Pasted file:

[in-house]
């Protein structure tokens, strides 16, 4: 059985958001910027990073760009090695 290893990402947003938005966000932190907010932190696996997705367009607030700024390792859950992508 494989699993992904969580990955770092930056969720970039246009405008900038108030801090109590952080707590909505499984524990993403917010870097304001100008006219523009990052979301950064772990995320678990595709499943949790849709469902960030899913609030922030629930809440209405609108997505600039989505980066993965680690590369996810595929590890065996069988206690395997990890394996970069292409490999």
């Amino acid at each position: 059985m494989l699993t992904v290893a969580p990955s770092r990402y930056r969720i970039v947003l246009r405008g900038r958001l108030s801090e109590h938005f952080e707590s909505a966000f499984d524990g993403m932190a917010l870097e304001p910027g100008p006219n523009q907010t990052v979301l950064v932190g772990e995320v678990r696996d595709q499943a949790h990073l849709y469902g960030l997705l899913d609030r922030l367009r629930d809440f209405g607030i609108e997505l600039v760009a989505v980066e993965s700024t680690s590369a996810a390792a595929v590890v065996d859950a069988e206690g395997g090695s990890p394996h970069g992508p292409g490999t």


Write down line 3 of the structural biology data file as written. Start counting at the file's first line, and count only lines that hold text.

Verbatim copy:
């Amino acid at each position: 059985m494989l699993t992904v290893a969580p990955s770092r990402y930056r969720i970039v947003l246009r405008g900038r958001l108030s801090e109590h938005f952080e707590s909505a966000f499984d524990g993403m932190a917010l870097e304001p910027g100008p006219n523009q907010t990052v979301l950064v932190g772990e995320v678990r696996d595709q499943a949790h990073l849709y469902g960030l997705l899913d609030r922030l367009r629930d809440f209405g607030i609108e997505l600039v760009a989505v980066e993965s700024t680690s590369a996810a390792a595929v590890v065996d859950a069988e206690g395997g090695s990890p394996h970069g992508p292409g490999t």